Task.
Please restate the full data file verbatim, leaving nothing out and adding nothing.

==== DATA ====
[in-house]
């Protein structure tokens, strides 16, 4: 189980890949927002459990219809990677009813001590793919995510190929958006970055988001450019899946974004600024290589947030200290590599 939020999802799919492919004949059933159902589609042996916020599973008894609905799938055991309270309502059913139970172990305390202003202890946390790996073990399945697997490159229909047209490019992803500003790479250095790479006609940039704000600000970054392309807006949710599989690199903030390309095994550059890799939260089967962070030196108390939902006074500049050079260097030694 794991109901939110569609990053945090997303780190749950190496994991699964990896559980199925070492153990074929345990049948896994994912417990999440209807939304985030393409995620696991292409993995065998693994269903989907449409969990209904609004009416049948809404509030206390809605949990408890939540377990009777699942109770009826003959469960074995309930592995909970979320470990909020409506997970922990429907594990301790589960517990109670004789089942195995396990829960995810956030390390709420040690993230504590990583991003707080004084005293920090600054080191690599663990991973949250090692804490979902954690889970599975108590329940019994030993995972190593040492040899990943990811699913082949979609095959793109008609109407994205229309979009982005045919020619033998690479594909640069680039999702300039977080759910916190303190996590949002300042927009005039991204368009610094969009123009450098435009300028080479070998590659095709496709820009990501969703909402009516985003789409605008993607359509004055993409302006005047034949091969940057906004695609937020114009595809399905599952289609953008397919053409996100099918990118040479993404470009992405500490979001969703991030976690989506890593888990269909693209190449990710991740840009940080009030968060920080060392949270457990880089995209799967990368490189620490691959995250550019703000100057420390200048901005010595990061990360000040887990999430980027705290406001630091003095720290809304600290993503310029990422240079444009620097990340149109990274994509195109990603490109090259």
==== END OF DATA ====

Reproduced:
[in-house]
């Protein structure tokens, strides 16, 4: 189980890949927002459990219809990677009813001590793919995510190929958006970055988001450019899946974004600024290589947030200290590599 939020999802799919492919004949059933159902589609042996916020599973008894609905799938055991309270309502059913139970172990305390202003202890946390790996073990399945697997490159229909047209490019992803500003790479250095790479006609940039704000600000970054392309807006949710599989690199903030390309095994550059890799939260089967962070030196108390939902006074500049050079260097030694 794991109901939110569609990053945090997303780190749950190496994991699964990896559980199925070492153990074929345990049948896994994912417990999440209807939304985030393409995620696991292409993995065998693994269903989907449409969990209904609004009416049948809404509030206390809605949990408890939540377990009777699942109770009826003959469960074995309930592995909970979320470990909020409506997970922990429907594990301790589960517990109670004789089942195995396990829960995810956030390390709420040690993230504590990583991003707080004084005293920090600054080191690599663990991973949250090692804490979902954690889970599975108590329940019994030993995972190593040492040899990943990811699913082949979609095959793109008609109407994205229309979009982005045919020619033998690479594909640069680039999702300039977080759910916190303190996590949002300042927009005039991204368009610094969009123009450098435009300028080479070998590659095709496709820009990501969703909402009516985003789409605008993607359509004055993409302006005047034949091969940057906004695609937020114009595809399905599952289609953008397919053409996100099918990118040479993404470009992405500490979001969703991030976690989506890593888990269909693209190449990710991740840009940080009030968060920080060392949270457990880089995209799967990368490189620490691959995250550019703000100057420390200048901005010595990061990360000040887990999430980027705290406001630091003095720290809304600290993503310029990422240079444009620097990340149109990274994509195109990603490109090259």